This poem continues the exploration of life and death of the previous post and poem – it is written in blank verse, and uses syllabic metre of ten syllables per line for all but two of its lines – one of those being eight, and the other twelve syllables. My little poem plays upon the riddle of the Sphinx from Sophocles' Oedipus Rex, but it is also a personal musing on a book written in the early part of the twentieth century by a Swedish doctor who practised in Italy and 'rebuilt' Tiberius's villa on the island of Capri. My father loved Axel Munthe's The Story of San Michelé, and so do I, and so too does my son.
Sphinx Statuette from Capri
This sphinx is weighted bronze upon my desk,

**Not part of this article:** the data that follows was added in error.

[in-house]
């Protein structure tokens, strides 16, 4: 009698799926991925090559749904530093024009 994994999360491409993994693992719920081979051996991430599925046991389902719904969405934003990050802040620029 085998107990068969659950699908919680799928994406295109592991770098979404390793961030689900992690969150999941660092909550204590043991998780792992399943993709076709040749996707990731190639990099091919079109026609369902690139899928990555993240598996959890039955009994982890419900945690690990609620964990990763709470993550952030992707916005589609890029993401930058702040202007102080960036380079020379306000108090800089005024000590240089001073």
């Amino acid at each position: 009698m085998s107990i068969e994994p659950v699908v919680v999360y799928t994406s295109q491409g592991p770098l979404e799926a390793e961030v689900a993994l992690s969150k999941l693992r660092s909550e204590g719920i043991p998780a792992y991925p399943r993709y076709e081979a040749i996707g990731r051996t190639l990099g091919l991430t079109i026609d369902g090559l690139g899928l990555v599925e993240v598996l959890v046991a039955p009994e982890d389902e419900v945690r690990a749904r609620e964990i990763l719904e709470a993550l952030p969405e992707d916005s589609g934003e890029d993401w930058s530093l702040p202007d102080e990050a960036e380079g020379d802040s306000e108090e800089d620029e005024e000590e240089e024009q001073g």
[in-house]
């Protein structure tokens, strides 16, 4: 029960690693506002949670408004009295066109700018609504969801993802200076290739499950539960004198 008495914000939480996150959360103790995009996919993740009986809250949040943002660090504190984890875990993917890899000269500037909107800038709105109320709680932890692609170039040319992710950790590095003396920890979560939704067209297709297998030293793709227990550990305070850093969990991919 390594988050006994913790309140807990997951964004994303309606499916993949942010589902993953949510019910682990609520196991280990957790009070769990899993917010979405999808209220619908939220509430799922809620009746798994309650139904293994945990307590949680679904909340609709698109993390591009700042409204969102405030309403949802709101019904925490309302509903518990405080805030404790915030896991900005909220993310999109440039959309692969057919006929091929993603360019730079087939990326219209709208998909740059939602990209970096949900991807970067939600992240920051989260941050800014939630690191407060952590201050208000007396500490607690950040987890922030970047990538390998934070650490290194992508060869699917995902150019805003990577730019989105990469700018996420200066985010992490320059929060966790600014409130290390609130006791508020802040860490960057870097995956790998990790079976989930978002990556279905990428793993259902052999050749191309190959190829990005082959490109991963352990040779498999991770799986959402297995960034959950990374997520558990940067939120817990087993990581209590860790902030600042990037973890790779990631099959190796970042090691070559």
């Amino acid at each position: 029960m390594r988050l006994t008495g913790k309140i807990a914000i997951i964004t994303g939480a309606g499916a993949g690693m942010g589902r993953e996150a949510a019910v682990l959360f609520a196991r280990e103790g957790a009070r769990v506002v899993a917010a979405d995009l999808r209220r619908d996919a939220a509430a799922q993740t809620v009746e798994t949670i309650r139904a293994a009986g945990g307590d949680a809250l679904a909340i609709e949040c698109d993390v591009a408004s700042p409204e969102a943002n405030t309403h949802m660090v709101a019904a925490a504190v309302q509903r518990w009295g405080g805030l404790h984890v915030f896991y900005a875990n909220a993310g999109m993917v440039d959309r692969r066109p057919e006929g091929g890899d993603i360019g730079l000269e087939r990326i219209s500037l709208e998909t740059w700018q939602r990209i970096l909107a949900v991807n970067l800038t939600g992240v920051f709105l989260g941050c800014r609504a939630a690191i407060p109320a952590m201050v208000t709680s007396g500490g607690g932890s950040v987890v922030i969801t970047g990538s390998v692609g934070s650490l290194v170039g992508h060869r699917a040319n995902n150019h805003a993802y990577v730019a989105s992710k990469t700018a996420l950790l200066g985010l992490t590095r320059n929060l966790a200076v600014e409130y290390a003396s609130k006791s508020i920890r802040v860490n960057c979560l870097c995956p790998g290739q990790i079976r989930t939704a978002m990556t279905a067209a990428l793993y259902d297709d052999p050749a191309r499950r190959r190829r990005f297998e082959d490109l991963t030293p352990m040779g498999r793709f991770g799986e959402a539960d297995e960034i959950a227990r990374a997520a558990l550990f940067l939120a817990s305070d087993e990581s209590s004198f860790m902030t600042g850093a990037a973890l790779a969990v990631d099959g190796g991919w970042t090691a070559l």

with sandstone plinth new-hewn from ancient rocks:
in silent riddling immortality
it mocks our human time and life’s short spark.
Symbolic gift, from son to me; as I
received before, paternal dreams and more
to walk San Michelé and Caesar’s home
cast high above the blue Tyrrhenian sea.
Cool souvenir, of pyramids and kings
entombed in dark and silent sands;
my father gone, and I now next to be
from four to two, to three, and grave, and entropy.